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Keeping Cemeteries Safe

Protecting gravestones, grounds, and visitors

Cemeteries in both rural and urban locations have become destinations for walkers, joggers, cyclists, history buffs, genealogy researchers, nature enthusiasts, and tourists. Many large cemeteries and memorial parks post trail markers on their grounds; some provide jogging/cycling maps. There is even a cemetery on the Trans Canada Trail.

The increase in casual visitors, the natural aging of headstones and monuments, and the large number of older graves without family members to provide for their upkeep, have all put a strain on the resources of faith organizations that operate cemeteries. They have also resulted in a sizeable increase in the number of claims arising from property damage and serious personal injury.

This is true for cemeteries of all sizes, from small parish churchyards to large urban memorial parks. If a visitor is injured because of poor maintenance or unsafe conditions, the cemetery may be liable for damages. In addition to considerable costs, such claims can harm a cemetery owner’s reputation and standing in the community.

A Cemetery Maintenance Program

A comprehensive and pro-active Cemetery Maintenance Program will enable your organization to identify the risks and liabilities and establish protocols to manage them. Ideally, the Program should be administered by a qualified individual or a committee. It should address each area of concern and include written guidelines, detailed checklists and mandatory logbooks. By following procedures and documenting them, your organization will be able to demonstrate that efforts are undertaken routinely to maintain the property and prevent injury.

Your Cemetery Maintenance Program should be reviewed on an annual basis and should address such issues as:

Bylaws and Regulations Governing Cemeteries

Canadian cemeteries come under provincial jurisdiction with bylaws and regulations governing various aspects of cemetery ownership and operation. In Ontario, for example, the Cemeteries Act ( Revised ) ¹ stipulates that cemetery owners are responsible for maintaining the grounds — including all lots, structures and markers — to ensure the public’s safety. The same Act stipulates that “if a marker in a cemetery presents a risk to public safety because it is unstable, the owner of the cemetery shall do whatever is necessary by way of repairing, resetting or laying down the marker so as to remove the risk”. Your cemetery management committee should familiarize itself with all applicable bylaws to ensure that your faith organization is both aware and compliant.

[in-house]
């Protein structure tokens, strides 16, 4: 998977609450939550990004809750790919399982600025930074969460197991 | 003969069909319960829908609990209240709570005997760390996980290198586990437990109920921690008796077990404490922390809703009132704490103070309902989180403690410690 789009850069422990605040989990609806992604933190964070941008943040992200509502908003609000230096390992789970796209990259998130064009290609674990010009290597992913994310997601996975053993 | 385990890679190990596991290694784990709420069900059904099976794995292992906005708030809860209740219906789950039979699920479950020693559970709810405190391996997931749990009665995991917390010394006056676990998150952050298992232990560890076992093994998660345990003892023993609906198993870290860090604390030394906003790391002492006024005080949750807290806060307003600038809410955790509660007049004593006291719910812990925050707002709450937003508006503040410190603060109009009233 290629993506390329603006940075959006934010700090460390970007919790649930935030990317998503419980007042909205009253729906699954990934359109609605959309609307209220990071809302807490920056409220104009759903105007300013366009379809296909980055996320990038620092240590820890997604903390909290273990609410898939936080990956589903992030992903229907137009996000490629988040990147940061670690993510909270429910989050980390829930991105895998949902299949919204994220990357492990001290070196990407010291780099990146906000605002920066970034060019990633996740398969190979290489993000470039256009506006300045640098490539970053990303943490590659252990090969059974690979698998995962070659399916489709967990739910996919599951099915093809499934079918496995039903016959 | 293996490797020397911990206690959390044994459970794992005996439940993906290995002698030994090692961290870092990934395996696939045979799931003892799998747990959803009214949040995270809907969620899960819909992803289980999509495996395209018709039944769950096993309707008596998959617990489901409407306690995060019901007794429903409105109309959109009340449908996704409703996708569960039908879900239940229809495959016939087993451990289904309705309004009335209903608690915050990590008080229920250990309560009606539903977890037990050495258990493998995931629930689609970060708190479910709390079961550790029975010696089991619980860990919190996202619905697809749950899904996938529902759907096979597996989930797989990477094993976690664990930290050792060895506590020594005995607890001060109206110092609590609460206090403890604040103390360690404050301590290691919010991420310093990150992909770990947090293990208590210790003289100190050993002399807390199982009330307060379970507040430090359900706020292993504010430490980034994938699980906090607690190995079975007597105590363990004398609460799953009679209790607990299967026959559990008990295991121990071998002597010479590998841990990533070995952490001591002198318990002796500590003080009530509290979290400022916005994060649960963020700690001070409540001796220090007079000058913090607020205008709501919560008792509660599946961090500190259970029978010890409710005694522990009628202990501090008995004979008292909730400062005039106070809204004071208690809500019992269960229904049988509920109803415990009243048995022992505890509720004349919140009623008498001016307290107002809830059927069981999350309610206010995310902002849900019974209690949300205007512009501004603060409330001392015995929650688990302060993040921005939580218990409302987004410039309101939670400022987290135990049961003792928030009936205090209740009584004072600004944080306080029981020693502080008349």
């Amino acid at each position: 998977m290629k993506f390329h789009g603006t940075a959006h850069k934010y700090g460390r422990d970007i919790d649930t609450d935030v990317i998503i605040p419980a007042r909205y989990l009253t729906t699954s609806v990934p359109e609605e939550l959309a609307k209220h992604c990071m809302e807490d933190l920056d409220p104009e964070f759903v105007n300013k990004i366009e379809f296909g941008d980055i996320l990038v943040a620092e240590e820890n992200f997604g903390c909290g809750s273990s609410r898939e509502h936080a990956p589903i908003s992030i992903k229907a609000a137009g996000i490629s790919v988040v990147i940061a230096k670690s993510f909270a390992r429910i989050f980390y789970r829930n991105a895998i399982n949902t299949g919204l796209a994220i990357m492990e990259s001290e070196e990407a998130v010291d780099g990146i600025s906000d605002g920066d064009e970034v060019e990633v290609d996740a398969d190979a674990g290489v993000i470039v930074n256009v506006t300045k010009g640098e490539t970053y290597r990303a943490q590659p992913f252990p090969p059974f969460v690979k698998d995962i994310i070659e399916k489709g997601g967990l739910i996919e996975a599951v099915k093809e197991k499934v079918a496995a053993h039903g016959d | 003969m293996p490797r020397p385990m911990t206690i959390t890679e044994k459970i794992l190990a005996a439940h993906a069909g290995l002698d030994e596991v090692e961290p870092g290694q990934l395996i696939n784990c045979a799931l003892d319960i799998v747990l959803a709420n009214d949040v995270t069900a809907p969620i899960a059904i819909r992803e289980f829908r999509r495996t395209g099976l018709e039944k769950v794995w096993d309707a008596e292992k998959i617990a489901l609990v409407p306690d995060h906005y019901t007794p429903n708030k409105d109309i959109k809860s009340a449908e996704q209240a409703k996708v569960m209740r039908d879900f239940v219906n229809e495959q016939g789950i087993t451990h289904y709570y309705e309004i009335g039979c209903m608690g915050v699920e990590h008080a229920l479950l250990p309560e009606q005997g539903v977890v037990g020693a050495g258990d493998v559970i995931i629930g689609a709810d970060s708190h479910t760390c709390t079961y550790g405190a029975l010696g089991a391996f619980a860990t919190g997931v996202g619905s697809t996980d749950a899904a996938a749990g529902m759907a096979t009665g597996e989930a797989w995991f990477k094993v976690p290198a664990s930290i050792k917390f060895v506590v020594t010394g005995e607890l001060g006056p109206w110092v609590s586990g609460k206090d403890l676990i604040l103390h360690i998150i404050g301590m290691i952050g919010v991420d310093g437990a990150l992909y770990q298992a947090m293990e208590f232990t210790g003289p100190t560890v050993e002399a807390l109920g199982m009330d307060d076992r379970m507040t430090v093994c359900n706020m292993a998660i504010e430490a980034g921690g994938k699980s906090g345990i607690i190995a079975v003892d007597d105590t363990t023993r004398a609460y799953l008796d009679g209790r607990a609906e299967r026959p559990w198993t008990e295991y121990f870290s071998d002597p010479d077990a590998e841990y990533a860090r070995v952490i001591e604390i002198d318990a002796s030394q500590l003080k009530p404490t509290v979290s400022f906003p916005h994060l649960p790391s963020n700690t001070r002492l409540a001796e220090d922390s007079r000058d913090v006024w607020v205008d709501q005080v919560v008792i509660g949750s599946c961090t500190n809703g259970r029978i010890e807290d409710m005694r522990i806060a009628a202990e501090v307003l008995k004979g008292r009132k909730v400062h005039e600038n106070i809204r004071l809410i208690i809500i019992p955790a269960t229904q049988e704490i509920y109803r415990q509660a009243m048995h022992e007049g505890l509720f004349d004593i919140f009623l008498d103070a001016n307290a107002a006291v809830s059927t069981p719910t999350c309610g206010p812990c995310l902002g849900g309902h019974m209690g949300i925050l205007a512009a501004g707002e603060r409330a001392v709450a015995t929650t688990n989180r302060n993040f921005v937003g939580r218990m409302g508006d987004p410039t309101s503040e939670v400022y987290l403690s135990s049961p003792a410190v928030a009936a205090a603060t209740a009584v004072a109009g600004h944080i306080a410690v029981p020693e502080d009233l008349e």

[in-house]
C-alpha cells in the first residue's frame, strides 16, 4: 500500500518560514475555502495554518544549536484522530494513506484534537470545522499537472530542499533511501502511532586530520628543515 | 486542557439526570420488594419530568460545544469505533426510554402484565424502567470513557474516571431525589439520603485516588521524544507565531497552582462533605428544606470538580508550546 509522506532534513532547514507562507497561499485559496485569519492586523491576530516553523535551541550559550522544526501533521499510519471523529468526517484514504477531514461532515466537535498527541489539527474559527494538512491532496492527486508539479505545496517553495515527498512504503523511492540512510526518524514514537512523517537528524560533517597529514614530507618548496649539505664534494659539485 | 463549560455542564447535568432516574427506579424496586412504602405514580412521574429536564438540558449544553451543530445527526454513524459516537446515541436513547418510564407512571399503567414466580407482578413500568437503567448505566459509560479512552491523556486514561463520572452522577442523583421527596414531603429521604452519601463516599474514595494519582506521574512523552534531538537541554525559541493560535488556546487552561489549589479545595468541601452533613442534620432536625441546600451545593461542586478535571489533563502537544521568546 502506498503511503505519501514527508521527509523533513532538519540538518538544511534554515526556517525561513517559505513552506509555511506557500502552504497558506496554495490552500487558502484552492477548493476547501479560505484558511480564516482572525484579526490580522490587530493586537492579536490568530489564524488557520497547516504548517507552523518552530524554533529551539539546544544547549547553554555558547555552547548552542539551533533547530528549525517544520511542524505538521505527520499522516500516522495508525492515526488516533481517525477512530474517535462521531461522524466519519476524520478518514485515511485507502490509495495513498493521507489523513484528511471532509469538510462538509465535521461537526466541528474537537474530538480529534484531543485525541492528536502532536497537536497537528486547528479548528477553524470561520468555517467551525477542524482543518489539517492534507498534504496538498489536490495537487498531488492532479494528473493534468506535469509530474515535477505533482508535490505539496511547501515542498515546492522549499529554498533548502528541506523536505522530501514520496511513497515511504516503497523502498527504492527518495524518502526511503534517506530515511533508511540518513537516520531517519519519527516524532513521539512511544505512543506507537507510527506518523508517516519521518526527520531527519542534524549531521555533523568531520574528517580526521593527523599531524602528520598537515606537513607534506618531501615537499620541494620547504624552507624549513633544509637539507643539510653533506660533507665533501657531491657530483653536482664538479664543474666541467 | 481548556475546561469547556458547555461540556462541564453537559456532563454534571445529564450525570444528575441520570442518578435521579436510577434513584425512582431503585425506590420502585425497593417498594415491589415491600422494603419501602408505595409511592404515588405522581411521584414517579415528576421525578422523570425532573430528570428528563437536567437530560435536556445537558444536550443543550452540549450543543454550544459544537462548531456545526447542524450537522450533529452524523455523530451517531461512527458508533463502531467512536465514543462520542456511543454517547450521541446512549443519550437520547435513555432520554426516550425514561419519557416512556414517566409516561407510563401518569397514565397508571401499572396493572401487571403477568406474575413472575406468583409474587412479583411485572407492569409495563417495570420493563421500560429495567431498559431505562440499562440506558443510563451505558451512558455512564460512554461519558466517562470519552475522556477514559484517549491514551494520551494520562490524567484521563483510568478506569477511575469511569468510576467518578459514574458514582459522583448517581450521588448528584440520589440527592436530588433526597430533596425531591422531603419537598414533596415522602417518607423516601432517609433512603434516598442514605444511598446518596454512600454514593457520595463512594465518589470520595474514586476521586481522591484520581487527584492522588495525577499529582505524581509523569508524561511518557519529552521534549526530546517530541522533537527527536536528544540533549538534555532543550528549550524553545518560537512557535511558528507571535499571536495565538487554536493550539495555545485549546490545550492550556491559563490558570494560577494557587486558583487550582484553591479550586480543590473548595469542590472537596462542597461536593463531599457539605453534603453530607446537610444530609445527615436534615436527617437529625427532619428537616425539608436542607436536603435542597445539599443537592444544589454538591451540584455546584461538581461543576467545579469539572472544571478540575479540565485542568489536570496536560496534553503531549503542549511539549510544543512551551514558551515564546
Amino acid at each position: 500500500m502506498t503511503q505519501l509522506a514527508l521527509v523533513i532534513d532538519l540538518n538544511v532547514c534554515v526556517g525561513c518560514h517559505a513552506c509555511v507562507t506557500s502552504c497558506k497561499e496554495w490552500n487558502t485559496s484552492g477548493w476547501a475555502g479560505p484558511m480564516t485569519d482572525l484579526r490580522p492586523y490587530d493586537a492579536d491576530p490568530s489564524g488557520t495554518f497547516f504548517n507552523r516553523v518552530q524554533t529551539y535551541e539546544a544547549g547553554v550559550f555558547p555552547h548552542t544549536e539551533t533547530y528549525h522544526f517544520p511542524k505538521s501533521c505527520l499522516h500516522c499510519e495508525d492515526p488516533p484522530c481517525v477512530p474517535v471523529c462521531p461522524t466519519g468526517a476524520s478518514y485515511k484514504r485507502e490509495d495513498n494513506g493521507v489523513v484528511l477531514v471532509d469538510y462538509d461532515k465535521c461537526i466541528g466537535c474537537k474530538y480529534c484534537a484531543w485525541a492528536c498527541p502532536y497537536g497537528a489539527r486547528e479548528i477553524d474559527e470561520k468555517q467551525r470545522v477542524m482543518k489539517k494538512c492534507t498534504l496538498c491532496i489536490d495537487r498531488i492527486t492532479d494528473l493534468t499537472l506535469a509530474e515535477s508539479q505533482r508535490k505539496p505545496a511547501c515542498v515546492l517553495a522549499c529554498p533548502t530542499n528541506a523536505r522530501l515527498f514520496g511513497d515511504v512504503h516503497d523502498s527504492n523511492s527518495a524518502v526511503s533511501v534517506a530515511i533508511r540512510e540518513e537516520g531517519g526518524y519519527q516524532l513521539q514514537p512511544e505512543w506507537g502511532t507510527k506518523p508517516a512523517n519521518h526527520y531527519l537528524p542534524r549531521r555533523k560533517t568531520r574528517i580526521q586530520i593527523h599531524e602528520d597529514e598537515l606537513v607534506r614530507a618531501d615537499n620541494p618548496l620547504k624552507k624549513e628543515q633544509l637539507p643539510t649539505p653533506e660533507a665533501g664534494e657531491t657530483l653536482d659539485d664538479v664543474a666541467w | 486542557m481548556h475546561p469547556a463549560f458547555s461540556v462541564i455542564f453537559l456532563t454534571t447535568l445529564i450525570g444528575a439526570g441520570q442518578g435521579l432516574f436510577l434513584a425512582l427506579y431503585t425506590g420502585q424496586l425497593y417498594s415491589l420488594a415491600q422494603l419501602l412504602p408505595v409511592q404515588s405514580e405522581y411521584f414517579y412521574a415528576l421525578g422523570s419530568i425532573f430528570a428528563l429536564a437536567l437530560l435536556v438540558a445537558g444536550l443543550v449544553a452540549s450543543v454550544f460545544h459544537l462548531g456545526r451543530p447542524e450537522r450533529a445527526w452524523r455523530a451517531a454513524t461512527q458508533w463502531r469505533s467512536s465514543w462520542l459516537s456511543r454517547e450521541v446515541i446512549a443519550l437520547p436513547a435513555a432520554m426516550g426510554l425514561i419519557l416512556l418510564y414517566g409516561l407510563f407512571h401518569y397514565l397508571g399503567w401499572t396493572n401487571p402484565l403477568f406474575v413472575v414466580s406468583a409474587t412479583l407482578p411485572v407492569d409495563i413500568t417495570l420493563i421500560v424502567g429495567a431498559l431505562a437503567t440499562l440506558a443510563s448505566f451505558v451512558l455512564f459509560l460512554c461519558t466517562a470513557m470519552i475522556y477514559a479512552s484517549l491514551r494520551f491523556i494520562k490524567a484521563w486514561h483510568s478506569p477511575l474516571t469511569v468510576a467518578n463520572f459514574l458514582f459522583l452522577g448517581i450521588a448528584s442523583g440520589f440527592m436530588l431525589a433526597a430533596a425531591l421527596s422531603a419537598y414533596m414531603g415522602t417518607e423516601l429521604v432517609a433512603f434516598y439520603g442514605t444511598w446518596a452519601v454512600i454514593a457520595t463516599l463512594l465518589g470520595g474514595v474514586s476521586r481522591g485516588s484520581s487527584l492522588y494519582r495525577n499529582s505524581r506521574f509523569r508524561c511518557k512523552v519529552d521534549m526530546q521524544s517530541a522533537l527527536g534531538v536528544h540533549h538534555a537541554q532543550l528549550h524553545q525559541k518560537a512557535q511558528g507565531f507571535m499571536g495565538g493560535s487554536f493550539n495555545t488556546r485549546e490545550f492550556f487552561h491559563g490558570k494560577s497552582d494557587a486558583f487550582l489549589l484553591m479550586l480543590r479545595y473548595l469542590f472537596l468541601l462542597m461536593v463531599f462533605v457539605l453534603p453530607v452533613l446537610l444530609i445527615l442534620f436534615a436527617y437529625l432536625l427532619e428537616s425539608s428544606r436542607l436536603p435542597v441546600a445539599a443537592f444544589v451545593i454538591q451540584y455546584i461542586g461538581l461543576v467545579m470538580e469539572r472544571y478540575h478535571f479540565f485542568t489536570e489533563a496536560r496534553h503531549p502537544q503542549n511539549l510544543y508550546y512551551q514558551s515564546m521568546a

Monument Safety and Repair

In addition to natural settling which occurs over time, gravestones and monuments are subject to considerable damage caused by :

  • Weathering and cracking
  • Rusting dowels and supports
  • Erosion due to acid rain

Damaged gravestones present serious risks for personal injury, especially monuments made of such heavy materials as marble, granite and concrete. Cemetery maintenance workers should be charged with carrying out regular inspections to ensure that monuments are securely anchored and stable. However, workers should only undertake visual inspections and very careful physical ( push / pull ) inspections. Monuments that are determined to be unsafe should be laid flat until repairs are undertaken.

Non-professionals should not undertake the repair of gravestones. In addition to the risk of injury to the workers, your liability exposure will be increased if the work is not performed suitably. Monument maintenance and repairs should be handled by a professional gravestone / monument repair firm. Their experts know how to determine the stability of a headstone and ensure that damaged monuments are properly repaired and anchored.

Make sure that the firm you engage carries appropriate liability insurance coverage.

Personal Safety

Visitor Safety

To help ensure personal safety, signs should be posted at the entrances of the cemetery and in other appropriate locations asking visitors to remain on pathways and to refrain from leaning against headstones and monuments. Use signage to remind visitors that gravestones and monuments can topple, that stone slabs covered in moss or lichen can be very slippery, that children must be supervised at all times, and that they must respect the dignity of the premises. Signage should also be posted in areas where repairs are taking place and where an internment is scheduled. Where a grave is excavated, the area should be clearly marked to prevent falls.

Cemetery Worker Safety